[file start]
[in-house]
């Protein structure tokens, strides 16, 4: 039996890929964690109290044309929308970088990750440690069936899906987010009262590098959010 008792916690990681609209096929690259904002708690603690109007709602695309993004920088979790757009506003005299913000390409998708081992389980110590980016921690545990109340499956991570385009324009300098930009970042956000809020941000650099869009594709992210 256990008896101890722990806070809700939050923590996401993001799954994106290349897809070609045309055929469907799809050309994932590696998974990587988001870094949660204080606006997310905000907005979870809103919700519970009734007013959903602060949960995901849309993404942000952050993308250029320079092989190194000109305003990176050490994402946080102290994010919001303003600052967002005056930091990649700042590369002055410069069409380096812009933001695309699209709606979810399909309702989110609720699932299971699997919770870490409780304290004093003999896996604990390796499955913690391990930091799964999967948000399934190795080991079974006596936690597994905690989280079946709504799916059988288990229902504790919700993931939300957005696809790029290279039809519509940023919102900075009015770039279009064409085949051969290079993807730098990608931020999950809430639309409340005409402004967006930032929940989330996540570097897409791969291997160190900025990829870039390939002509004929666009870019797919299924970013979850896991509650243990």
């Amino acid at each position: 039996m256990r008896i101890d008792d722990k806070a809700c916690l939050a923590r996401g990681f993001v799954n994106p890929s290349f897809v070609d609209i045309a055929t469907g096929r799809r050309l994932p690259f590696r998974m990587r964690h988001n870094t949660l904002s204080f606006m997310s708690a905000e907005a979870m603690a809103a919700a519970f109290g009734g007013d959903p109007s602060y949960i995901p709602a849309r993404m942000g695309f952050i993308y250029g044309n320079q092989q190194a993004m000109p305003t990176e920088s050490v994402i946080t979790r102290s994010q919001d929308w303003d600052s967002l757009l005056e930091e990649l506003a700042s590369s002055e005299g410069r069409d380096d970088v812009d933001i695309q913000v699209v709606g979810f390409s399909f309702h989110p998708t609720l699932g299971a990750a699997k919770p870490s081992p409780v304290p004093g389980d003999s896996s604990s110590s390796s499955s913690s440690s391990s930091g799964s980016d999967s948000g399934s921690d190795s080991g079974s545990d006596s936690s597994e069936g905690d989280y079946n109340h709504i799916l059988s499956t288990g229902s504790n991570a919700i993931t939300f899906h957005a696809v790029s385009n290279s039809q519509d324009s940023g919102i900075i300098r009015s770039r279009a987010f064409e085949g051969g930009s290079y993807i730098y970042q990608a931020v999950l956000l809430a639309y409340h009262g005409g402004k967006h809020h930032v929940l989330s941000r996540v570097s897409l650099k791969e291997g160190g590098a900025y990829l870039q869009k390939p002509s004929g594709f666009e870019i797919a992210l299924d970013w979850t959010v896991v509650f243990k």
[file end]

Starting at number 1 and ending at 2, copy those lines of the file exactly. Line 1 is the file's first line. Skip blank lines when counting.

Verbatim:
[in-house]
């Protein structure tokens, strides 16, 4: 039996890929964690109290044309929308970088990750440690069936899906987010009262590098959010 008792916690990681609209096929690259904002708690603690109007709602695309993004920088979790757009506003005299913000390409998708081992389980110590980016921690545990109340499956991570385009324009300098930009970042956000809020941000650099869009594709992210 256990008896101890722990806070809700939050923590996401993001799954994106290349897809070609045309055929469907799809050309994932590696998974990587988001870094949660204080606006997310905000907005979870809103919700519970009734007013959903602060949960995901849309993404942000952050993308250029320079092989190194000109305003990176050490994402946080102290994010919001303003600052967002005056930091990649700042590369002055410069069409380096812009933001695309699209709606979810399909309702989110609720699932299971699997919770870490409780304290004093003999896996604990390796499955913690391990930091799964999967948000399934190795080991079974006596936690597994905690989280079946709504799916059988288990229902504790919700993931939300957005696809790029290279039809519509940023919102900075009015770039279009064409085949051969290079993807730098990608931020999950809430639309409340005409402004967006930032929940989330996540570097897409791969291997160190900025990829870039390939002509004929666009870019797919299924970013979850896991509650243990």